Both of my parents are products of sharecropping in Mississippi. I was born the summer before Mississippi Freedom Summer, 1963, in the small town of Columbia. To put things in perspective, Columbia, Mississippi, is the hometown of the famous and late, Walter Payton (Chicago Bears). Payton’s belief in Columbia was challenged by the manner in which law officials handled the arrest of his father. Payton’s father’s diabetic disorientation led law officials to assume intoxication which led to the senior Payton’s ill-fated death without the benefit of appropriate medical attention.
Due to the culture in which I was raised, I believe that from the day I was born, the second of four children, our parents taught us to never give up. We were told “a winner never quits and a quitter never wins.”
From Jim Crow, lynching, and sharecropping, to other acts of citizenry discrimination, the winner credo has stuck with me. This credo was particularly important when I was diagnosed with a form of muscular dystrophy, myasthenia gravis in my adolescent years.
The website for the national Myasthenia Gravis Association defines it as the most common form of MG is a chronic autoimmune neuromuscular disorder that is characterized by fluctuating weakness of the voluntary muscle groups. The Latin name means: “grave muscular weakness.”
Common symptoms can include:
* A drooping eyelid
* Blurred or double vision
* Slurred speech
* Difficulty chewing and swallowing
* Weakness in the arms and legs
* Chronic muscle fatigue
* Difficulty breathing
As an adolescent, I experienced all of the symptoms above and I was often teased by my peers. Their insensitivity hurt tremendously. As a teen girl, I believed several things that society defines. Teen girls are supposed to have pretty eyes and my self-defined… portraits of the world were not. Girls are supposed to smile, and I could barely smile. Girls are not to have moon faces; I had a moon face. Girls are not to have difficulty speaking; I often had a rhythmic, slurred-singsong way of communicating. The medication, prednisone has a double-edge effect. It helped my symptoms and yet made my face bloated and cause irritability. I made a concerted effort to say time and time again, “A winner never quits and a quitter never wins.” I used the music therapy in lyrics to songs like Melba Moore’s the other side of the Rainbow” to empower me. Lyrics: Don’t let anybody tell you what’s impossible for you. Remember if you don’t follow your dreams you’ll never know what’s o the other side of the rainbow.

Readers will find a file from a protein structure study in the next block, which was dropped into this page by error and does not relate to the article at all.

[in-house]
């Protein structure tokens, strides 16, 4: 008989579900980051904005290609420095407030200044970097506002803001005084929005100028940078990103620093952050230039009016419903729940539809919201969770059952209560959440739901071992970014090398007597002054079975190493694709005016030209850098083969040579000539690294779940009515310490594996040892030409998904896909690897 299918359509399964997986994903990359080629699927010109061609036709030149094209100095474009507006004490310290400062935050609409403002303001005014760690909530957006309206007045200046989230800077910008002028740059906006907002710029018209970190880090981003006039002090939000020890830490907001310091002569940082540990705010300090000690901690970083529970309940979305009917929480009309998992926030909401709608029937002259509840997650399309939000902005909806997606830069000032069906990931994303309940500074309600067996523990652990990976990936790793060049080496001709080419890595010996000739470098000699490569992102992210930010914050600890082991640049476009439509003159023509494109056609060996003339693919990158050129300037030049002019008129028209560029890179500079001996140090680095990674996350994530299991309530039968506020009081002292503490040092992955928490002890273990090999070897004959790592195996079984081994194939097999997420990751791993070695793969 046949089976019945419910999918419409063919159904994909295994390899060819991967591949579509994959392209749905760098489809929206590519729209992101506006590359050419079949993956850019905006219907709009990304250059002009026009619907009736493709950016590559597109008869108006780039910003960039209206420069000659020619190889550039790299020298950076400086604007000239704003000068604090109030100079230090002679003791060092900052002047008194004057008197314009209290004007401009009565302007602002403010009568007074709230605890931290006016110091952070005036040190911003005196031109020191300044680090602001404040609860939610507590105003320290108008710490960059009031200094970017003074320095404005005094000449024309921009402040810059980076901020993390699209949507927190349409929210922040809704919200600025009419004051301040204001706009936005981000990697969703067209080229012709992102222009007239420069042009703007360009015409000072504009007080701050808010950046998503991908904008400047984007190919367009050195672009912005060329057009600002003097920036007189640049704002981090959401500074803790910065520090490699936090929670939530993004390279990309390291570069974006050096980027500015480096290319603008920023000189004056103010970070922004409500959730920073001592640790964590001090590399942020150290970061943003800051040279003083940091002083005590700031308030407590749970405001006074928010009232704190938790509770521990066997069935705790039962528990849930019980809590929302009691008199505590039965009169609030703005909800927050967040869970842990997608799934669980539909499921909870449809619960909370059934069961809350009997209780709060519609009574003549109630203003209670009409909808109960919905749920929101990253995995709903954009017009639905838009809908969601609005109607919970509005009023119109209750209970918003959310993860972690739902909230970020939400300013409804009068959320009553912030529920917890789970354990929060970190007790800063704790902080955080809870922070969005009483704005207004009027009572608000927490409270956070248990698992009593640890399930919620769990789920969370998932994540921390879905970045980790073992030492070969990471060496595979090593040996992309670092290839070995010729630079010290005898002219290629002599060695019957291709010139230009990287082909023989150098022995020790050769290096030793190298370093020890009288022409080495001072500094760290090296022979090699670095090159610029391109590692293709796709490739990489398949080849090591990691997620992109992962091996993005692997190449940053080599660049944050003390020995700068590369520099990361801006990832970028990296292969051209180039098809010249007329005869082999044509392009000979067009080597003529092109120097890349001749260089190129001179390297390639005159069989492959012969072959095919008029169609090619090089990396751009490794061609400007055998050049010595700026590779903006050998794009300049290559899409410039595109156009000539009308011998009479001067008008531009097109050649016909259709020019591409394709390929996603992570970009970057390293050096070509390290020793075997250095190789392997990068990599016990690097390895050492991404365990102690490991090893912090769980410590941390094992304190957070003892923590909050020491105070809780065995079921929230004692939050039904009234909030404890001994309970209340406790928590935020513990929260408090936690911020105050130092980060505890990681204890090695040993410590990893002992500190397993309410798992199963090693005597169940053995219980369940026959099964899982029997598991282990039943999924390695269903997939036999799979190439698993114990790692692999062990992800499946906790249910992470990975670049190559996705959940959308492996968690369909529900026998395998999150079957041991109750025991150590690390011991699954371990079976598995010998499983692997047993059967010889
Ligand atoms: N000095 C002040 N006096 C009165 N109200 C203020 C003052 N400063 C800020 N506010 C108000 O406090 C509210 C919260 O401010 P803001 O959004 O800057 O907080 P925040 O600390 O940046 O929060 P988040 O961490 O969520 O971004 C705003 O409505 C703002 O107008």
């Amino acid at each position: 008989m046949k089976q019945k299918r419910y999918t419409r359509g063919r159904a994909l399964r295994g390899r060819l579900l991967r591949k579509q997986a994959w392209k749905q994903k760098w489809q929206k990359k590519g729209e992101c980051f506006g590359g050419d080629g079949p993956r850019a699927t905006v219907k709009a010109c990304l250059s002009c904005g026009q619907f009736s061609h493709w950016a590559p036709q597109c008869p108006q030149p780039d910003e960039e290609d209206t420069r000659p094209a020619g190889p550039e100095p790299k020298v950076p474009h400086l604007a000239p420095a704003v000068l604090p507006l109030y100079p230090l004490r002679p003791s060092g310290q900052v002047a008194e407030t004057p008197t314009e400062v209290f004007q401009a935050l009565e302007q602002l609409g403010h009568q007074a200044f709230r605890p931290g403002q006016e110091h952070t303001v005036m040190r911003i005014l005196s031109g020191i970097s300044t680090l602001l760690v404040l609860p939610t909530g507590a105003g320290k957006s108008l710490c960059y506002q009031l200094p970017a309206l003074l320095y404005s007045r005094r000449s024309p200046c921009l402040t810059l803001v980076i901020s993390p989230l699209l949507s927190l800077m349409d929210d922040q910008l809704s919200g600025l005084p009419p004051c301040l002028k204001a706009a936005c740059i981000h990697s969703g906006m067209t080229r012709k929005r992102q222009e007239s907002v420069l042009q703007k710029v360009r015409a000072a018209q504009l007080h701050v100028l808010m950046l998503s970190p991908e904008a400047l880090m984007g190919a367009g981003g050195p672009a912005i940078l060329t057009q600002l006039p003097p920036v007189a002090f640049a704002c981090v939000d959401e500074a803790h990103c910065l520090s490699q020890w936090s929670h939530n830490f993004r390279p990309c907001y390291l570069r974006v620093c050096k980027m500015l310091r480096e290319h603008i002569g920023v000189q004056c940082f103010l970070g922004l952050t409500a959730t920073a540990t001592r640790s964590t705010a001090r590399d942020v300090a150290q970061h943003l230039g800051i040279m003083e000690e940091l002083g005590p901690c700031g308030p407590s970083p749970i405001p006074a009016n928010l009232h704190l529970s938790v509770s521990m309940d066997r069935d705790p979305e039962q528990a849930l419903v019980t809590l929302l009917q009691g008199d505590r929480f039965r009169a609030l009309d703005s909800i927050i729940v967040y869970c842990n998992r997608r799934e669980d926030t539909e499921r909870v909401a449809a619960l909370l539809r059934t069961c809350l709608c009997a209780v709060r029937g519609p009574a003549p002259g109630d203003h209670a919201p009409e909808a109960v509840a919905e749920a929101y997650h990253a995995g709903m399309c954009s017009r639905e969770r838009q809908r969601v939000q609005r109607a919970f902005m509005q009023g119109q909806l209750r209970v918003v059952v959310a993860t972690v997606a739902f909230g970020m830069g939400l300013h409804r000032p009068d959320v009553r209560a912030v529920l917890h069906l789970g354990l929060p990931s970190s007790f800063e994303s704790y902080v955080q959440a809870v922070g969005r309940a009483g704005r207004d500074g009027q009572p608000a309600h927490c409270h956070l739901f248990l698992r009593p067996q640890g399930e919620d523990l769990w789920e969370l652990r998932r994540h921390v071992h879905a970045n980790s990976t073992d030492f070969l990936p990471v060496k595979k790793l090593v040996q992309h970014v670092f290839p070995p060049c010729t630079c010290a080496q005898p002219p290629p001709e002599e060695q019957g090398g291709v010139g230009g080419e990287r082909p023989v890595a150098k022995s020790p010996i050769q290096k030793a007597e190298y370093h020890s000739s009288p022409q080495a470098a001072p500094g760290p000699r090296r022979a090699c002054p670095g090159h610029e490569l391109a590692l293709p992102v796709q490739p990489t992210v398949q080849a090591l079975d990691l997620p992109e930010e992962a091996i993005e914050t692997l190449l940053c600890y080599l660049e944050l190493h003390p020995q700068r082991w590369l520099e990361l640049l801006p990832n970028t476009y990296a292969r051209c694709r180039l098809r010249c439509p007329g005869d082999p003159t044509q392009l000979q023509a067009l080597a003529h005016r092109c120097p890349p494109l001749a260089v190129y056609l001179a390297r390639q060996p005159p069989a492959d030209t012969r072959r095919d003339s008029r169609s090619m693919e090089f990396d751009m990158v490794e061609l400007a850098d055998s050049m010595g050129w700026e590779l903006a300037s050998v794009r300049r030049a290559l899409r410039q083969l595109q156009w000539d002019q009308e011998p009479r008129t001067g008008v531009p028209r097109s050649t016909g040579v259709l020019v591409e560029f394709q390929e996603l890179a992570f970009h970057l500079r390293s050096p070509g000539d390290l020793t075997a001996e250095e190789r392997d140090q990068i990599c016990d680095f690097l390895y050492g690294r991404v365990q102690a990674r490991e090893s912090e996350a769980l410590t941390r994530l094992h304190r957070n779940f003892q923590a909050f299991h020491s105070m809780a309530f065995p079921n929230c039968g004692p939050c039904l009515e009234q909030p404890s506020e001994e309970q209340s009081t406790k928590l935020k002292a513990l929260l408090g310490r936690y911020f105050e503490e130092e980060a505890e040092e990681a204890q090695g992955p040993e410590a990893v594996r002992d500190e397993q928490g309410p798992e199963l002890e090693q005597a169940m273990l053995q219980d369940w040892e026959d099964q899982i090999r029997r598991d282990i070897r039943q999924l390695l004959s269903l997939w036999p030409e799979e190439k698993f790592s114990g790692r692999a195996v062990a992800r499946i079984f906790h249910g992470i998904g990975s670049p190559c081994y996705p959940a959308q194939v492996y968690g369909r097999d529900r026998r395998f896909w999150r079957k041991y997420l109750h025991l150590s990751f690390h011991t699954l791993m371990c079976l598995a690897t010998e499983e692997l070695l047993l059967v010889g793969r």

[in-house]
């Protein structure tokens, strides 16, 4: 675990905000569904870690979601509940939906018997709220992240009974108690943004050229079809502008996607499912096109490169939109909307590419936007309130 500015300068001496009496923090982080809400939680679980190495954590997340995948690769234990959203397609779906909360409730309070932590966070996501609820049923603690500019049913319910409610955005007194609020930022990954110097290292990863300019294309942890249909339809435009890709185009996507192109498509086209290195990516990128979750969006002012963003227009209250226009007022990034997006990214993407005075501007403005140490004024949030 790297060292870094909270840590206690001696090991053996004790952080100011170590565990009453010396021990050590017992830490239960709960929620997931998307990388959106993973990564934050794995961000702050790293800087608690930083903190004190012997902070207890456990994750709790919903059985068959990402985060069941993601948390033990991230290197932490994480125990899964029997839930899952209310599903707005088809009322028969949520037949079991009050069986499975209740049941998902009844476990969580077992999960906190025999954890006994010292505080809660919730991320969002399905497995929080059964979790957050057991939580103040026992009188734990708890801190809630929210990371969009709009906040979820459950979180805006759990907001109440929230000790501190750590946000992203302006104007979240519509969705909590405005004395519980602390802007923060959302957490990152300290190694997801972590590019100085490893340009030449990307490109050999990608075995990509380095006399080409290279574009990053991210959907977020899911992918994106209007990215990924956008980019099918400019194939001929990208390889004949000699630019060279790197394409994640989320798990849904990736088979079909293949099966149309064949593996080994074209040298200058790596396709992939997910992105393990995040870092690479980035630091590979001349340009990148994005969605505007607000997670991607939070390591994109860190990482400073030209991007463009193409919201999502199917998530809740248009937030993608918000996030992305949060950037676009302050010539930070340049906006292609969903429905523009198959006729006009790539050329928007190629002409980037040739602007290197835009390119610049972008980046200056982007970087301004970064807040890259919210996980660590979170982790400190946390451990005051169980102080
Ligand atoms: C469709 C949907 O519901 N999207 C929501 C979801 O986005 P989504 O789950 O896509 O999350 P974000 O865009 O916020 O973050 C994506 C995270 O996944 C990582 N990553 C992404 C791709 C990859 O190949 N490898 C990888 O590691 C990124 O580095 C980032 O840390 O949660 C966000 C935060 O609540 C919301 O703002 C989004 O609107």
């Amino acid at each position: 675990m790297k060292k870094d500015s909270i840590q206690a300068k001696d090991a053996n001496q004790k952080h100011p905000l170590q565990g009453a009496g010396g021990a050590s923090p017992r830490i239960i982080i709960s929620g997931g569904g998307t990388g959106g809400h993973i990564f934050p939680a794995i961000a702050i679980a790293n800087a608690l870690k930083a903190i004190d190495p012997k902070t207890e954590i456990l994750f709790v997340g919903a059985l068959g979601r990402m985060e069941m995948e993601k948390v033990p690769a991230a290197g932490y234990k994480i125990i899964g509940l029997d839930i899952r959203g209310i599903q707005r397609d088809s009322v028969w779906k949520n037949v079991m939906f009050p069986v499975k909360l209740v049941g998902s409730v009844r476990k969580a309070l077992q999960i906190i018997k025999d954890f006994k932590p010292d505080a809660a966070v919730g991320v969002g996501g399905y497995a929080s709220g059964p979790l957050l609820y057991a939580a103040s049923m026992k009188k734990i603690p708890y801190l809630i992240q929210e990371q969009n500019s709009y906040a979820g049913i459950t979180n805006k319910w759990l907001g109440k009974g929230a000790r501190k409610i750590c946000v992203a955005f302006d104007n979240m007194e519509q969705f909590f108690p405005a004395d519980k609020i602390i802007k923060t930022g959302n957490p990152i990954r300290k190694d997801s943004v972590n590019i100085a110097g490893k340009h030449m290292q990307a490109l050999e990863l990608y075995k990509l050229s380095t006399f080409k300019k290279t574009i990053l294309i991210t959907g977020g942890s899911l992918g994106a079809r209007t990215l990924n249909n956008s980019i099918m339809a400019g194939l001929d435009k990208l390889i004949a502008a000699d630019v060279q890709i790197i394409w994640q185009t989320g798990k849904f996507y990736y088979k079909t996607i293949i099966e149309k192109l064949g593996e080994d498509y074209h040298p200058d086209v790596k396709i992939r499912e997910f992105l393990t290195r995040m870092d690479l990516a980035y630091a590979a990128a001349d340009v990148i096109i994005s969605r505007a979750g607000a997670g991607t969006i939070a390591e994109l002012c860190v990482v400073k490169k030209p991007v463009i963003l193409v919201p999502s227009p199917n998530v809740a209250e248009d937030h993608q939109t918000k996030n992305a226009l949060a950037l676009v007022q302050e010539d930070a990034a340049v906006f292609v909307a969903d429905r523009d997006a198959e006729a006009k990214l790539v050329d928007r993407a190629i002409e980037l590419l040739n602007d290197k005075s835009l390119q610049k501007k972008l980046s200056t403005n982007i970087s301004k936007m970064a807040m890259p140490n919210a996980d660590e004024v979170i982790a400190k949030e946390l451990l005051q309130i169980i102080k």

My journey with MG has been filled with challenges and yet, I remain determined. At age 40, I decided that I would adopt a 9-week boy. Five years later, my son is a handsome, well-adjusted, and smart African American. My son is encouraged daily to see the beauty in the credo: “A winner never quits and a quitter never wins.” This often works to my disadvantage, when he is attempting to persuade me to buy a Nintendo WII (and other toys). He asserts, “If I keep on asking you and I don’t give up asking you, I might just win and get it.”
But on a more serious note, it is important that my son learn about and understand some of the challenging statistics according to Race, Ethnicity Healthcare fact sheets developed by the Henry J. Kaiser Family Foundation. The fact sheet reveals the leading causes of death for all young men ages 15-29, regardless of race or ethnicity, are unintentional injury (e.g. car accident, firearm, or drowning), suicide, and homicide. For young African American men, more deaths are caused by homicide than any other cause. The fact sheet reveals that homicide death rate for young African American men is three times the rate for Hispanics, the population group with the next highest homicide mortality rate . Although the rate declines for older African American men, death rates for homicide among African American men ages 25-44 are still 3 times that of Hispanics and American Indians of that age group. Homicide rates also are higher than the HIV death rate for African American men ages 25-44.
My son is (as he says) “technically five-years old” but he is told and thus vocalizes that he is “setting a standard not existing as a mere statistic.” Last but not least, my son vocalizes, “a winner never quits and a quitter never wins.” I want him to always, always believe that this credo is true.
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